From the beginning, the narrator confesses to an ambivalence toward his former hometown:

I feel a sense of purposelessness—is it the ennui of the book tour or book-related visit? Not entirely. No, it pertains to Bombay, to being returned to a city where one performed a function, reluctantly. Reluctance is fundamental. You don’t plunge into growing up; it happens in spite of you. Then, one day, it’s done: you’re ‘grown up’. You go away. Back now in the city of my growing up, there’s nothing more that can happen to me. I embrace a false busyness. I suppose I’m living life. Without necessarily meaning to. It doesn’t occur to me that the visit is part of my life. I believe I’ll resume life after it’s done.

But, although he has been back to the city many times in the decades since his family had moved back to their native Calcutta, and he himself had gone on to study and teach in the UK, there has always been one grounding constant—a friend from his school days, Ramu. On this occasion he learns that Ramu, whose life has been defined by drug addiction, is in intensive rehab and cannot be visited. Their friendship is strange, an attraction of opposites, one who would go on to achieve a degree of literary success and middle-class normalcy, the other troubled and stalled, unable to completely shake his demons, now in his fifties, still living in his family home with his sister. Theirs is an often awkward camaraderie, bound to a small geographical space in a city that has, over time, expanded exponentially beyond the confines of what has become known as South Mumbai. When Ramu is not there, Amit discovers that without this particular conduit to his past, whose eyes he had relied on, he is forced to encounter Bombay anew, even alone.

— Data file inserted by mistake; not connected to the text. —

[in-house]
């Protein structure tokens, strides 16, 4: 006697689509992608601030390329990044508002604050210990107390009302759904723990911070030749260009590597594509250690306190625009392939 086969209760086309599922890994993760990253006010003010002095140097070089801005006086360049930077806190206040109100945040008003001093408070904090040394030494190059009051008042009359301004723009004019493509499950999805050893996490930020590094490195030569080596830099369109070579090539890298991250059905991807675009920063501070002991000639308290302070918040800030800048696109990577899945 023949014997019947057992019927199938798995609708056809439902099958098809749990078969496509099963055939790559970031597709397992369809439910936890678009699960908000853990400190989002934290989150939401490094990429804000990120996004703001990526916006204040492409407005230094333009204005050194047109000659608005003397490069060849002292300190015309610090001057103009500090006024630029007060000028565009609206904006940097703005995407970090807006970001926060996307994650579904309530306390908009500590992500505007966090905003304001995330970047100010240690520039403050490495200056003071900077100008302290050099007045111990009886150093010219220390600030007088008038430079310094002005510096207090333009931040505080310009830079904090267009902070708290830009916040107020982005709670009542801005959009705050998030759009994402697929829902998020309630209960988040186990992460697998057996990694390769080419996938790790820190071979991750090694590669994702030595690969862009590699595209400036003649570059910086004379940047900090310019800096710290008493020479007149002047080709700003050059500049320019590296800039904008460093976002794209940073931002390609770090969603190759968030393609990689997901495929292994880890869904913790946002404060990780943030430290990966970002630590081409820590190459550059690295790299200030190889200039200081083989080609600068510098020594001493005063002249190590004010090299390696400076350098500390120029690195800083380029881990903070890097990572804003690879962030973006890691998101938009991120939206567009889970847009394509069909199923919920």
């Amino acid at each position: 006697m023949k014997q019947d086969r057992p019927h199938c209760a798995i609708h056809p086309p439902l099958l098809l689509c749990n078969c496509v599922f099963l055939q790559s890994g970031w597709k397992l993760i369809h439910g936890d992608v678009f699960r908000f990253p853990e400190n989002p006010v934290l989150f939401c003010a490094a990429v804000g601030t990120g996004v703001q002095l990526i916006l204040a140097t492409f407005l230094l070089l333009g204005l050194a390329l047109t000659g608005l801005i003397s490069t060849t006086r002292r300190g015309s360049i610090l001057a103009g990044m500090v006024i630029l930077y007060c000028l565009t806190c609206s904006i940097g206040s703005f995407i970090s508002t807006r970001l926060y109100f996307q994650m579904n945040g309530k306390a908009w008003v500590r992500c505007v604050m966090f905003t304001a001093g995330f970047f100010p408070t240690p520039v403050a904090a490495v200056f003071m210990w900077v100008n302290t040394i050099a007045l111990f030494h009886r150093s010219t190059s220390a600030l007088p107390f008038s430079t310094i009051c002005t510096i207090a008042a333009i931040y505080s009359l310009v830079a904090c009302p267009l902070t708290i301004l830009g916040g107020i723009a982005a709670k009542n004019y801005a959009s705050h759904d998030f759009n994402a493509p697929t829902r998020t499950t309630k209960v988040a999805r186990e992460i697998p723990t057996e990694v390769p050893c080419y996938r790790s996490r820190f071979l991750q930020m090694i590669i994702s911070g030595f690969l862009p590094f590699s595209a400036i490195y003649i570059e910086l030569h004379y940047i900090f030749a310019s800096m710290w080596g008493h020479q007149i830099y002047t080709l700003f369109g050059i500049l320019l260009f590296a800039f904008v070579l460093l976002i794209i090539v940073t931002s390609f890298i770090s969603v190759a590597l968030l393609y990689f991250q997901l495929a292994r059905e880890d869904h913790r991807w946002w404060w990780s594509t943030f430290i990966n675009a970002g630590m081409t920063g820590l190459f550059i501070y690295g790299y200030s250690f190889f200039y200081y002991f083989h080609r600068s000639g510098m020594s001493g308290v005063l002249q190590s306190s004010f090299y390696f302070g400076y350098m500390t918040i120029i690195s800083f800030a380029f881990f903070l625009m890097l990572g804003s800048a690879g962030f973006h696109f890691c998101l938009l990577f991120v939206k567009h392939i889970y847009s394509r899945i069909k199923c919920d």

As the narrator traces his way through the city, a reflective uncertainty, a searching for words, underlines his thoughts. The prominent, well-known landmarks are laden with the hallmarks of his own idiosyncratic life history, from the restless eagerness to leave in adolescence and youth, to the regular returning, each opening shades of a city he knows he never really knew. How much, he wonders, was his inability to really see the city he grew up in rooted in a conviction that his origins as a Bengali prevented him and his family from ever full belonging, and encouraged his belief that his destiny lay elsewhere. If you feel, at heart, that you do not own a city, how can you truly see it?